There’s no good way to do this and these systems are ridiculous for requiring it at all, but I’d probably take your current hourly wage and project it out into an annual salary. If you advance further into their hiring process and they ask about it, you can explain how you calculated it and why (while privately flipping them the bird for using such a crappy system).

5. How can I back out of my new internship if I get a better offer?

I have been job searching for about six months and am having a great deal of trouble finding a job. About six months ago, I applied to a great looking job that was right up my alley but never heard anything back. I moved on and applied for a paid internship that was not in my field because it gave me 10 paid weeks to figure out what to do.

Three days after I accepted the internship, I received a call from the company I applied to six months ago, asking if I would like to come in for an interview. The interview went very well and the interviewer apologized for taking six months to get back with me. Apparently the department went through some restructuring and they didn’t want to hire anyone until they knew what the new department would look like. Four days later, I received a call from the interviewer asking me to come in for a second interview.

If selected for the job how do I resign from the internship? I will have to resign before the ten weeks are up but I would like to keep doing some of the things I’m doing as a volunteer. The awkward part is that the internship is at my church so I am going to see most of these people every Wednesday and Sunday. Plus, the minister I’m working for can be very difficult to work with. Two of the secretaries told me you need to be psychic to work with him because he never says what he means and is incredibly disorganized. How do I resign in a way that will allow me to keep volunteering and won’t burn any bridges at my church? I am on my second week of the internship if that makes any difference.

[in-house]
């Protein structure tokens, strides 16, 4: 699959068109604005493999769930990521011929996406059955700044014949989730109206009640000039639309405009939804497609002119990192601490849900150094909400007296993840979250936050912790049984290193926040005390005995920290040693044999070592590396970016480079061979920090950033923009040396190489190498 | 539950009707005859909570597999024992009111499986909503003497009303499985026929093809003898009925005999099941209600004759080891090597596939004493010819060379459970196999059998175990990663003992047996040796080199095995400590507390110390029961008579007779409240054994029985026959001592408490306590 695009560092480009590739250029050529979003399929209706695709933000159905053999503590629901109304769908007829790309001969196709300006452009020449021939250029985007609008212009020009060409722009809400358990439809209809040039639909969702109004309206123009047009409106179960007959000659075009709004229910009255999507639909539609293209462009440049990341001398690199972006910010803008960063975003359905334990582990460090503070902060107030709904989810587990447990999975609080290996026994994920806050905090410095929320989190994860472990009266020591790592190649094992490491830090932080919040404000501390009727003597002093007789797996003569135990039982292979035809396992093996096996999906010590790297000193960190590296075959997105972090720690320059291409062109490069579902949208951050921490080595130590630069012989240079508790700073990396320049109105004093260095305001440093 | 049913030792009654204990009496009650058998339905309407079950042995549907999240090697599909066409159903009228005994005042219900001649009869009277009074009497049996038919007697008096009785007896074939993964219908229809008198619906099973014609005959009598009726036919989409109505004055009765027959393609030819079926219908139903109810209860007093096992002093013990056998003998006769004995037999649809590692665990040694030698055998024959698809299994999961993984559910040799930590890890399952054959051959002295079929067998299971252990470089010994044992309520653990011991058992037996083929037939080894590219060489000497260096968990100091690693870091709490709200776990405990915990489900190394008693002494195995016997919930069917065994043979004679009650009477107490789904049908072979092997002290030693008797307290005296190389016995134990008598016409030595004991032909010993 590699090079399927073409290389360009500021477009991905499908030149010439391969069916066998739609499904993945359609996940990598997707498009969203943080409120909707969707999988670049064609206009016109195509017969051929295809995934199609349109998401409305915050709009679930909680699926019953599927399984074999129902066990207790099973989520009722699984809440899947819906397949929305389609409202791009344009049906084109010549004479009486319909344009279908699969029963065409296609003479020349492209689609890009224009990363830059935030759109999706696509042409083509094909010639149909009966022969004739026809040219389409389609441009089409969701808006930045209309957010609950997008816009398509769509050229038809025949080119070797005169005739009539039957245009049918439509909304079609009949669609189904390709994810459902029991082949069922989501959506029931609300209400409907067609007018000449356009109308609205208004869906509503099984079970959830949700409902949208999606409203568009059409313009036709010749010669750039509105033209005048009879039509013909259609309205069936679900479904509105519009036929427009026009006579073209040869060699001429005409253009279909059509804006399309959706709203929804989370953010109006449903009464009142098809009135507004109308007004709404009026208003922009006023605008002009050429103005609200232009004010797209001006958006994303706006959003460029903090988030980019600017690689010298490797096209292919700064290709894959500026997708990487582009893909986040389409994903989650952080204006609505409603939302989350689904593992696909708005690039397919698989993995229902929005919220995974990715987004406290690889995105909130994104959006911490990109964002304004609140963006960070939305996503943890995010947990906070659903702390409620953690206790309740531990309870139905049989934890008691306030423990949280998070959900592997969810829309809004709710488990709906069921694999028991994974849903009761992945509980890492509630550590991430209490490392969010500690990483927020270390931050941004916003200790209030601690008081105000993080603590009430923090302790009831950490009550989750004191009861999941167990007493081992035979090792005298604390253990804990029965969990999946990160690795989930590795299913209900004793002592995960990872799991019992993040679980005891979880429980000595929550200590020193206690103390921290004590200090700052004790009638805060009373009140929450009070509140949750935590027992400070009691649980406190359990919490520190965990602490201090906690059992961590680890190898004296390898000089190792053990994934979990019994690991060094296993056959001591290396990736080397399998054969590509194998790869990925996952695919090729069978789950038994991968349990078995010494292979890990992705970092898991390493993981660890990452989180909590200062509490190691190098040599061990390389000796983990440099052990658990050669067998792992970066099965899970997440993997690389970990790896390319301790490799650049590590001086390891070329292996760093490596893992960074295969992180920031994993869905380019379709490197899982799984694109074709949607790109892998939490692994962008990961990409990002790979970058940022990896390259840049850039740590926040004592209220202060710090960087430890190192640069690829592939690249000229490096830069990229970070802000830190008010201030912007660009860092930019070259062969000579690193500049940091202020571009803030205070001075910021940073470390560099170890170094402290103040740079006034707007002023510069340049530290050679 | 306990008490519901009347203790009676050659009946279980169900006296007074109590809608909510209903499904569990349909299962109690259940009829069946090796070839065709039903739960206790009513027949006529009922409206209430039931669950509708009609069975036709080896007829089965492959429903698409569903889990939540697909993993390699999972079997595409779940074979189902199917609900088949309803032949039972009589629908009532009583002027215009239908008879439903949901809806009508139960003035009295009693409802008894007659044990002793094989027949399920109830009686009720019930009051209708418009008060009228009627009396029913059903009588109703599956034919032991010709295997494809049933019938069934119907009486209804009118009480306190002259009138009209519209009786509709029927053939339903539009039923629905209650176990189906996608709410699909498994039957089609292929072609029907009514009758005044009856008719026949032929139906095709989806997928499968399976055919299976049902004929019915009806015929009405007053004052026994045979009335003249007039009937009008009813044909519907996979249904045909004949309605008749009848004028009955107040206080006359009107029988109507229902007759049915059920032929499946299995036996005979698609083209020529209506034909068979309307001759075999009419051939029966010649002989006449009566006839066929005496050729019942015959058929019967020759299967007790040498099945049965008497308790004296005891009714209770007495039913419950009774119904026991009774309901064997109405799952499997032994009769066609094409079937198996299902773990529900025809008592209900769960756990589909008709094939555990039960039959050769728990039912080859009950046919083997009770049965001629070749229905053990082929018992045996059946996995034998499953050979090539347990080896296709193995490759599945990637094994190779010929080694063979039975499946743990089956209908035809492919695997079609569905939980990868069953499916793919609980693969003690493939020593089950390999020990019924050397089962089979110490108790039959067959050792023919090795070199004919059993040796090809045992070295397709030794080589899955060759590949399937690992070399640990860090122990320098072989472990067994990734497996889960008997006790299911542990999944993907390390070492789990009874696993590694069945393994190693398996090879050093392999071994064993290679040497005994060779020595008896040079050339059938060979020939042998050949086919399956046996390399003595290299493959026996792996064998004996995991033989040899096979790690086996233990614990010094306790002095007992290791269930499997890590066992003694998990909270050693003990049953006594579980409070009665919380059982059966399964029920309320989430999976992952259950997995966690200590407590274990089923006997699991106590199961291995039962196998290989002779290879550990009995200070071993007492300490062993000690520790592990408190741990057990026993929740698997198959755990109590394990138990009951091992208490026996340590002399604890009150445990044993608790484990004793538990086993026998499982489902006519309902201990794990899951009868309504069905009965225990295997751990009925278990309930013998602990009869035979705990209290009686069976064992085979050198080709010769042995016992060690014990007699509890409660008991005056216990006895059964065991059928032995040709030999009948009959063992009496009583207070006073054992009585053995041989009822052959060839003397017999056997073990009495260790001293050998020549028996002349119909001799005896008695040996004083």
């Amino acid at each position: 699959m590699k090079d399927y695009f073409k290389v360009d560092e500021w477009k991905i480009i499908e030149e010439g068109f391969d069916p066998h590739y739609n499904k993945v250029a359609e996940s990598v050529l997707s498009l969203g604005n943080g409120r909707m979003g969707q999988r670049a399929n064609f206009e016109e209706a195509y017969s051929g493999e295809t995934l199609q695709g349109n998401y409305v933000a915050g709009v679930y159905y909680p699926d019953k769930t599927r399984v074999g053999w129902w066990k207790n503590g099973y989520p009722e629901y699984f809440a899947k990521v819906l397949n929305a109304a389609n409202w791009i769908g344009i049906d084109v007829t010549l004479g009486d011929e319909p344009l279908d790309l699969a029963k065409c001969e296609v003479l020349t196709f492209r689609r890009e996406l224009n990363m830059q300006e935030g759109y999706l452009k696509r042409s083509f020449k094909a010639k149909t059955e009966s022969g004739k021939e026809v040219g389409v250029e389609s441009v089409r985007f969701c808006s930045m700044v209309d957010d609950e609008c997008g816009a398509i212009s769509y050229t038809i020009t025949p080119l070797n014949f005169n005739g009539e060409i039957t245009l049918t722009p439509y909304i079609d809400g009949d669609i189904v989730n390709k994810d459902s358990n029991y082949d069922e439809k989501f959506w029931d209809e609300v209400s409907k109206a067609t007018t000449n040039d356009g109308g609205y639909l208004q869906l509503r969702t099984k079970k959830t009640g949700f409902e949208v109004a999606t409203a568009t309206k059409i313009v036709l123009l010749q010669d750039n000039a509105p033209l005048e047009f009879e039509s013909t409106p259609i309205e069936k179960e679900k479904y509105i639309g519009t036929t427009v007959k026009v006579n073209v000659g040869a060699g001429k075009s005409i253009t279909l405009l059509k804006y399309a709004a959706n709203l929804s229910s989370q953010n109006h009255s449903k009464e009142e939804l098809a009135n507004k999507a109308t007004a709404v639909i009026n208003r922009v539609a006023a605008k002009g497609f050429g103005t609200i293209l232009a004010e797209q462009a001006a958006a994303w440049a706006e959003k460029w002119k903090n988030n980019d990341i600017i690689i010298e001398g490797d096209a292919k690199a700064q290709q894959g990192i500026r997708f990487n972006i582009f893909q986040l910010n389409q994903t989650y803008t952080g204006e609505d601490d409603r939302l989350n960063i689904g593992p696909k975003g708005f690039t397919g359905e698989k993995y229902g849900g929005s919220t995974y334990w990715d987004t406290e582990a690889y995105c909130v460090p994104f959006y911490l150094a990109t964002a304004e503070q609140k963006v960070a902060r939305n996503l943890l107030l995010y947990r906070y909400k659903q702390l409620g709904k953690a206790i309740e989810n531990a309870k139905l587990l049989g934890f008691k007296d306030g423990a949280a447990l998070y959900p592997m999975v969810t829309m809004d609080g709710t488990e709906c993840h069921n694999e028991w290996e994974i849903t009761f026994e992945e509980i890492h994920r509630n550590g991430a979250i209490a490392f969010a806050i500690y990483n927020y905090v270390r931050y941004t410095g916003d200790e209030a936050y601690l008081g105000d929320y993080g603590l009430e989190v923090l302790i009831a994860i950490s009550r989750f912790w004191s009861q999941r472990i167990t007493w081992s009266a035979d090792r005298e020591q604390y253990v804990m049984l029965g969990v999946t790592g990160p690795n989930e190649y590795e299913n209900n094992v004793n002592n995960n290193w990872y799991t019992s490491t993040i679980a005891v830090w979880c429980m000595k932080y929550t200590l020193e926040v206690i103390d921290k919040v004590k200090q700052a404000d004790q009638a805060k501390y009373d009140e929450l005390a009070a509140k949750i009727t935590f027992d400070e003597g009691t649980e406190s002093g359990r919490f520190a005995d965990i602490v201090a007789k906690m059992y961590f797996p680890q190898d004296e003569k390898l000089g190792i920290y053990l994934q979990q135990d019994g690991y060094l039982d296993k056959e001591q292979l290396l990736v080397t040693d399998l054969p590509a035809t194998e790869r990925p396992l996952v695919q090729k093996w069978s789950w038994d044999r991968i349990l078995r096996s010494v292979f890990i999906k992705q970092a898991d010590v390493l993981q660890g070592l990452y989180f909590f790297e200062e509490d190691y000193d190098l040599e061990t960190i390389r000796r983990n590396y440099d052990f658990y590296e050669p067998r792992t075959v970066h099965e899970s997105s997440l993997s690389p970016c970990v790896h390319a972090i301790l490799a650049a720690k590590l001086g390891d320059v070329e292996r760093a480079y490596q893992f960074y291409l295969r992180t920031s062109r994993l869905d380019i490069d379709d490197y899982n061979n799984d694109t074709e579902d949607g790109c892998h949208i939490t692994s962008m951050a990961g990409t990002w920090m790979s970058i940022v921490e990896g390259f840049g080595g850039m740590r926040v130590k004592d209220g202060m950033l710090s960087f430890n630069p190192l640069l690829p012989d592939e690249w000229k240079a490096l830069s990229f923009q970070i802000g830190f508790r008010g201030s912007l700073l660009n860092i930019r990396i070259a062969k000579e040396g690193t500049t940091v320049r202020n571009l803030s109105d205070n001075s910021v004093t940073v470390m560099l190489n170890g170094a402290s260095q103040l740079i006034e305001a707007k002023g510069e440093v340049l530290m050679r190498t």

You may not be able to. All you can do is notify them as soon as you have a formal job offer from the other place (if you get one), and offer to do whatever you can to help them out in the interim and afterwards. How they respond is up to them. (And it’s worth noting that they’d be entitled to be a bit annoyed; you made a commitment to them that you’d be reneging on, and that’s legitimately frustrating, no matter how understandable your reasons.) But it shouldn’t burn your bridges at the church, not unless they have black, black hearts.

6. How do I follow up on networking contacts offers to interview me?

I am in professional school, and my field’s recruiting season is coming up in a couple months. I chose my school for the unparalleled professional opportunities it offers, but it is across the country from my hometown, where I am very intent on returning for personal reasons. Since my school is so far away, companies from my hometown don’t often recruit there, and I have had to do much of the legwork on my own. I’ve had several informational interviewing/networking conversations with some personal connections at a handful of companies there, and these conversations have all ended with the other person saying something like, “If you’re interested, let me know when you’ll be in town during recruiting season” or “I’d be happy to set up an interview if you’d like to work here.”